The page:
Human CD55, His Tag (CD5-H5225) is expressed from human 293 cells (HEK293). It contains AA Asp 35 - Ser 353 (Accession # NP_000565.1).
Predicted N-terminus: Asp 35
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This protein carries a polyhistidine tag at the C-terminus.
The protein has a calculated MW of 35.8 kDa. The protein migrates as 50-65 kDa under reducing (R) condition (SDS-PAGE) due to glycosylation.
Less than 1.0 EU per μg by the LAL method.
>95% as determined by SDS-PAGE.
Lyophilized from 0.22 μm filtered solution in PBS, pH7.4. Normally trehalose is added as protectant before lyophilization.
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Please see Certificate of Analysis for specific instructions.
For best performance, we strongly recommend you to follow the reconstitution protocol provided in the CoA.
For long term storage, the product should be stored at lyophilized state at -20°C or lower.
Please avoid repeated freeze-thaw cycles.
This product is stable after storage at:
- -20°C to -70°C for 12 months in lyophilized state;
- -70°C for 3 months under sterile conditions after reconstitution.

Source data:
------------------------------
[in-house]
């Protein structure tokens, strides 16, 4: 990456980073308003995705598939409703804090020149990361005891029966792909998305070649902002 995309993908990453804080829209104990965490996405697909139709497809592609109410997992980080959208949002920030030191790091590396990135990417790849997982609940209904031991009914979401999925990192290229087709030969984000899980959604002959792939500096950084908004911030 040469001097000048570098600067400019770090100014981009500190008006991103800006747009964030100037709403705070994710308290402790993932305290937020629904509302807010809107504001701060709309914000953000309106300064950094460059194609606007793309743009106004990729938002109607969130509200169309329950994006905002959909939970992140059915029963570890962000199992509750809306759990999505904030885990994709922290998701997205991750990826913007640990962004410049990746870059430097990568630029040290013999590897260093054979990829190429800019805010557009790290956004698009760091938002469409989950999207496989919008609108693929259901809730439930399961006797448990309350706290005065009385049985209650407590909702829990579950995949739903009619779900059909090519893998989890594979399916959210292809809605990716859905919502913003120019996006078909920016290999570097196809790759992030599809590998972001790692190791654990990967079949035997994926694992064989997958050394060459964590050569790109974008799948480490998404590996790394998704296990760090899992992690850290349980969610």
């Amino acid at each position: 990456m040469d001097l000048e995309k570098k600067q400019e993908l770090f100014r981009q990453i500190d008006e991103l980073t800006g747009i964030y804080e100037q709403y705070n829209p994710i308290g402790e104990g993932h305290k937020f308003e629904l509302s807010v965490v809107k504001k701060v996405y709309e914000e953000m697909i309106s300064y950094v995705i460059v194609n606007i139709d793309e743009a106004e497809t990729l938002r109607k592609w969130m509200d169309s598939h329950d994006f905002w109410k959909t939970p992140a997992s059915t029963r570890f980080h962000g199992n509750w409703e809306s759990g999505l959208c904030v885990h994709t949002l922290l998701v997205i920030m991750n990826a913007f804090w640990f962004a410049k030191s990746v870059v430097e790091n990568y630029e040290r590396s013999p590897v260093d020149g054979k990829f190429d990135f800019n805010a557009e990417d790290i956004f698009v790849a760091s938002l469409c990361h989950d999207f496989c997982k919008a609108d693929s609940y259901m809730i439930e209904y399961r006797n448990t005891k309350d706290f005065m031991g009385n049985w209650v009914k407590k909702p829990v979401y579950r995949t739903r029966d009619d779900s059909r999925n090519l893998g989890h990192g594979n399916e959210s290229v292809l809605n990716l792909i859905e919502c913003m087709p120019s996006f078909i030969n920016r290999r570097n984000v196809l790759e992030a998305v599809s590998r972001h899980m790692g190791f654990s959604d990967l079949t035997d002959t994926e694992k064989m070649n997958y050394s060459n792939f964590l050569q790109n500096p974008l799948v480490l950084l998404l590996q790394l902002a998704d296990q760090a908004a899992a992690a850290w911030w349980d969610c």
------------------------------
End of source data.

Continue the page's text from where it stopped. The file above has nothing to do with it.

Human CD55, His Tag on SDS-PAGE under reducing (R) condition. The gel was stained overnight with Coomassie Blue. The purity of the protein is greater than 95%.
Authors: Kwon YC, et al.
Journal: J Immunol 2016
Application: CDC assay
CD55 is also known as DAF or decayaccelerating factor, is a member of the RCA (regulators of complement activation) family characterized by four to 30 SCRs (short consensus repeats) in their plasma-exposed regions. CD55 /DAF is a 70 kDa membrane protein that regulates the complement system on the cell surface. It prevents the assembly of the C3bBb complex (the C3-convertase of the alternative pathway) or accelerates the disassembly of preformed convertase, thus blocking the formation of the membrane attack complex. This glycoprotein is broadly distributed among hematopoietic and non-hematopoietic cells. It is a determinant for the Cromer blood group system. CD55 is known to bind CD97 via the first SCR. It also binds physiologicallygenerated C3 convertases with its second and third SCRs. Binding results in an accelerated “decay”, or dissociation of active C3 convertases, thus blocking the development of C’ attack complexes on nonforeign cells. Finally, viruses and bacteria are also known to utilize multiple SCR sites for infection.